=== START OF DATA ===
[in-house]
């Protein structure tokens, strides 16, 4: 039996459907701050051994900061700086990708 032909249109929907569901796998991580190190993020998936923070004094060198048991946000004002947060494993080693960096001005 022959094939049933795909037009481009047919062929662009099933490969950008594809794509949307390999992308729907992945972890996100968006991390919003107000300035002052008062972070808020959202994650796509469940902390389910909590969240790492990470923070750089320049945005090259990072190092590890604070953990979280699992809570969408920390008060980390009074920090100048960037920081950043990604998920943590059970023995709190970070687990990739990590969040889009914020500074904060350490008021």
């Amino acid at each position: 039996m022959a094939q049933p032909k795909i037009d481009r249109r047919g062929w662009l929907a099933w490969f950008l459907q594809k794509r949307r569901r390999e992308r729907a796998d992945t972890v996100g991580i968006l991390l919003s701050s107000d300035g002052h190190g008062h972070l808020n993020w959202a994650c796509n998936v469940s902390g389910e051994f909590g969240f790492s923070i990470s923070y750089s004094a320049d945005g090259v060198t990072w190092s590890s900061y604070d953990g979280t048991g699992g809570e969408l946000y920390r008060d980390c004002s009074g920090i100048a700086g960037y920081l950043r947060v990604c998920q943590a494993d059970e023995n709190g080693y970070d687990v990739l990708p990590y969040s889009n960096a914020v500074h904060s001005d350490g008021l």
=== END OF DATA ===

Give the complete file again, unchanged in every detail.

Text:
[in-house]
């Protein structure tokens, strides 16, 4: 039996459907701050051994900061700086990708 032909249109929907569901796998991580190190993020998936923070004094060198048991946000004002947060494993080693960096001005 022959094939049933795909037009481009047919062929662009099933490969950008594809794509949307390999992308729907992945972890996100968006991390919003107000300035002052008062972070808020959202994650796509469940902390389910909590969240790492990470923070750089320049945005090259990072190092590890604070953990979280699992809570969408920390008060980390009074920090100048960037920081950043990604998920943590059970023995709190970070687990990739990590969040889009914020500074904060350490008021």
């Amino acid at each position: 039996m022959a094939q049933p032909k795909i037009d481009r249109r047919g062929w662009l929907a099933w490969f950008l459907q594809k794509r949307r569901r390999e992308r729907a796998d992945t972890v996100g991580i968006l991390l919003s701050s107000d300035g002052h190190g008062h972070l808020n993020w959202a994650c796509n998936v469940s902390g389910e051994f909590g969240f790492s923070i990470s923070y750089s004094a320049d945005g090259v060198t990072w190092s590890s900061y604070d953990g979280t048991g699992g809570e969408l946000y920390r008060d980390c004002s009074g920090i100048a700086g960037y920081l950043r947060v990604c998920q943590a494993d059970e023995n709190g080693y970070d687990v990739l990708p990590y969040s889009n960096a914020v500074h904060s001005d350490g008021l």